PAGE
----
The University of Göttingen the Georg-August University of Göttingen, is a public research university in the city of Göttingen, Germany. Founded in 1734 by George II, King of Great Britain and Elector of Hanover, starting classes in 1737, the Georgia Augusta was conceived to promote the ideals of the Enlightenment, it is the oldest university in the state of Lower Saxony and the largest in student enrollment, which stands at around 31,600. Home to many noted figures, it represents one of Germany's traditional institutions; as of October 2019, 45 Nobel Prize winners have been affiliated with the University of Göttingen as alumni, faculty members or researchers. The University of Göttingen was supported by the German Universities Excellence Initiative, holds memberships to the U15 Group of major German research universities and to the Coimbra Group of major European research universities. Furthermore, the university maintains strong connections with major research institutes based in Göttingen, such as those of the Max Planck Society for the Advancement of Science and the Gottfried Wilhelm Leibniz Scientific Community.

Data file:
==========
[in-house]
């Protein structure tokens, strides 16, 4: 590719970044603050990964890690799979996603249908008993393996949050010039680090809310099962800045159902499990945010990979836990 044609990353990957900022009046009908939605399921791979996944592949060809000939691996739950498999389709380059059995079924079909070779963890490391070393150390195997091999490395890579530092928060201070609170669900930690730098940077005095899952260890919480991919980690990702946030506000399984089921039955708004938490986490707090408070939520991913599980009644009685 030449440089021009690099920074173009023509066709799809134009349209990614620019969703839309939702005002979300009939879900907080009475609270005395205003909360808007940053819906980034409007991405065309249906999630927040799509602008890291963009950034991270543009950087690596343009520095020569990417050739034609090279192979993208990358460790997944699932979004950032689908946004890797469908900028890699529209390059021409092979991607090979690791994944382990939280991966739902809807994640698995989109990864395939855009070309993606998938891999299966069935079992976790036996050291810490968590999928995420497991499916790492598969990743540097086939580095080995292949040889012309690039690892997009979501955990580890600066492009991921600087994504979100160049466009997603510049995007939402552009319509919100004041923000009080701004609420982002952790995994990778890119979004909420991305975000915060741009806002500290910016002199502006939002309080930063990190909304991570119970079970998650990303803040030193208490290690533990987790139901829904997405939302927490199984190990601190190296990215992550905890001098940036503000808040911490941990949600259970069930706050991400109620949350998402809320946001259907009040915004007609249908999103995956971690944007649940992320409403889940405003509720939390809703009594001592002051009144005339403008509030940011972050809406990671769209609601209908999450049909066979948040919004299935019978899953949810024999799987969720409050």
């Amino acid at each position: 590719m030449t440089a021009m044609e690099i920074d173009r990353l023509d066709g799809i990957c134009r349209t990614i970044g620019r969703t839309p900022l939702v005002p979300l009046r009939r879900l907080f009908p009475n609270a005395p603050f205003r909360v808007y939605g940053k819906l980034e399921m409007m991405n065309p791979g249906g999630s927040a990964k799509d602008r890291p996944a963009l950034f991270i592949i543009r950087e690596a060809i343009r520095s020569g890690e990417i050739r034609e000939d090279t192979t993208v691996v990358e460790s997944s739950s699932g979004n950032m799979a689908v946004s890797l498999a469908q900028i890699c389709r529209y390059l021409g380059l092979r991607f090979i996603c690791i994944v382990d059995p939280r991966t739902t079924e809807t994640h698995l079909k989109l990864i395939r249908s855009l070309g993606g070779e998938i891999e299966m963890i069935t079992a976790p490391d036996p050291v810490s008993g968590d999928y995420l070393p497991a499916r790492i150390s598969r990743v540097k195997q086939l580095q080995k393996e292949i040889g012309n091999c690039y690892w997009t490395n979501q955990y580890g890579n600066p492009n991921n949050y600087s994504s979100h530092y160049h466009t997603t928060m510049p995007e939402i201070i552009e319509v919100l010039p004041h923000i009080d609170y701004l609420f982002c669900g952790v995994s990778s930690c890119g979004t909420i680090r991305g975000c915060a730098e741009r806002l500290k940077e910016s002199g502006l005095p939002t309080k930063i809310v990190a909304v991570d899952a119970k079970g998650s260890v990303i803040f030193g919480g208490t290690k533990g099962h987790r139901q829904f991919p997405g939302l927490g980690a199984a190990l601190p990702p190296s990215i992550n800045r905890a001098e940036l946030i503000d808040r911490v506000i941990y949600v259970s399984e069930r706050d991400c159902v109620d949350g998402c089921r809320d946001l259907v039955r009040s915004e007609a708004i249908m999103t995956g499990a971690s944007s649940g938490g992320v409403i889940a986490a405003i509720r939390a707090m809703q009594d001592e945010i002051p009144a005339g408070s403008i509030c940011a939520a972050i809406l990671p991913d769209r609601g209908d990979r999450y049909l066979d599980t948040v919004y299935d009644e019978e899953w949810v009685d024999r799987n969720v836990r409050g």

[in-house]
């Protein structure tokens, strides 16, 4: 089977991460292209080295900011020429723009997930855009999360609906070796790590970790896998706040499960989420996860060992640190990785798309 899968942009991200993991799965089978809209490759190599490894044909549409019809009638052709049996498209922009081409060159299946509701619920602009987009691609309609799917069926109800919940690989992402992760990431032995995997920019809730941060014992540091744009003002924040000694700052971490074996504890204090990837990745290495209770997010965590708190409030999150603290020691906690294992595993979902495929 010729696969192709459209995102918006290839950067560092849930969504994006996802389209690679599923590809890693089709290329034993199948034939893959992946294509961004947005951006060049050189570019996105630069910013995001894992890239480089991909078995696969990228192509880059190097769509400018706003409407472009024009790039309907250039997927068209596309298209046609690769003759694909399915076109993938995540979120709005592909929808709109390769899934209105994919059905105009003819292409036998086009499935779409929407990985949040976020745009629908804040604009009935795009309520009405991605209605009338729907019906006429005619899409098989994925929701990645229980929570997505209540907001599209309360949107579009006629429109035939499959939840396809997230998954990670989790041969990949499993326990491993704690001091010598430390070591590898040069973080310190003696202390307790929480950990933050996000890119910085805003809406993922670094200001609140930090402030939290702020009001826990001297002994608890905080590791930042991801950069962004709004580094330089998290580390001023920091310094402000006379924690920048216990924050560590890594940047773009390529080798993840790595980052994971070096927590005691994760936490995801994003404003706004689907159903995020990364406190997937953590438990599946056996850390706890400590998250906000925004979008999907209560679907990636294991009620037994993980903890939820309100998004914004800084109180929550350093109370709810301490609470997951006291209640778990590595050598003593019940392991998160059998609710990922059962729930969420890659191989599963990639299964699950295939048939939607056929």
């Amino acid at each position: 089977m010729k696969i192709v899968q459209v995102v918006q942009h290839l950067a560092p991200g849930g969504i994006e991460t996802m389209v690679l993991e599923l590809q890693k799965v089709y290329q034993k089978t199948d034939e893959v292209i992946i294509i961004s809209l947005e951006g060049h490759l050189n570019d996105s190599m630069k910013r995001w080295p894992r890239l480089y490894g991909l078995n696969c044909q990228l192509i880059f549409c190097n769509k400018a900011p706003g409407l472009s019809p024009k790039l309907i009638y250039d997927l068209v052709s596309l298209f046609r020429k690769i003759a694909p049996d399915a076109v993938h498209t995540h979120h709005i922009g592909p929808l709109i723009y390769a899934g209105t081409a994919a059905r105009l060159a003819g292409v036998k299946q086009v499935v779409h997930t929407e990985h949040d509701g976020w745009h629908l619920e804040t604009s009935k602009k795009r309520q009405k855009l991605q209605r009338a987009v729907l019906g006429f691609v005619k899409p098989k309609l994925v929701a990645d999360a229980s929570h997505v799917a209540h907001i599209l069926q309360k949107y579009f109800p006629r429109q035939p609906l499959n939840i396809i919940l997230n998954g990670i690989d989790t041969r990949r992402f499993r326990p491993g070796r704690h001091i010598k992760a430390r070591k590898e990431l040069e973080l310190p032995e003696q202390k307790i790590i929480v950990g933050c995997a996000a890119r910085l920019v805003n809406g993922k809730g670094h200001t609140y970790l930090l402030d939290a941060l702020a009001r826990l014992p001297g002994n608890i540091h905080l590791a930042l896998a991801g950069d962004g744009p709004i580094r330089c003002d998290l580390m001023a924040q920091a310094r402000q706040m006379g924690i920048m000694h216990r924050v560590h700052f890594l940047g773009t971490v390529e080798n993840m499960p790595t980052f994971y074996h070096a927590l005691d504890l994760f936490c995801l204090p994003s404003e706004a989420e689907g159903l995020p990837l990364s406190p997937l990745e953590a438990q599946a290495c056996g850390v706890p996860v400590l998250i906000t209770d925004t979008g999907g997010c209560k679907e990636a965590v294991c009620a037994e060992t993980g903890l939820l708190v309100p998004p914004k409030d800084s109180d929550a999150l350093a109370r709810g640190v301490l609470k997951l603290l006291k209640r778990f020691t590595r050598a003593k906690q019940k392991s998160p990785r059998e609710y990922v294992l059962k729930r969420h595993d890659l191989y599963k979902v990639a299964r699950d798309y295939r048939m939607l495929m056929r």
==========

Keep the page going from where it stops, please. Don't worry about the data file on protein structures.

With 9 million media units, the Göttingen State and University Library ranks among the largest libraries in Germany. In 1734, King George II of Great Britain, Elector of Hanover, gave his Prime Minister in Hanover, Gerlach Adolph von Münchhausen, the order to establish a university in Göttingen to propagate the ideas and values associated with the European Enlightenment; the only new buildings constructed for the opening of the university were a riding hall and a fencing house, while courses were taught in the Paulinerkirche and associated Dominican monastery, or in the homes of professors. No university auditorium was built until well into the 19th century. Throughout the remainder of the 18th century the University of Göttingen was in the top rank of German universities, with its free spirit and atmosphere of scientific exploration and research. Famously, Georg Christoph Lichtenberg was the first to hold a professorship explicitly dedicated to experimental physics in Germany. By 1812, Göttingen had become an internationally acknowledged modern university with a library of more than 200,000 volumes.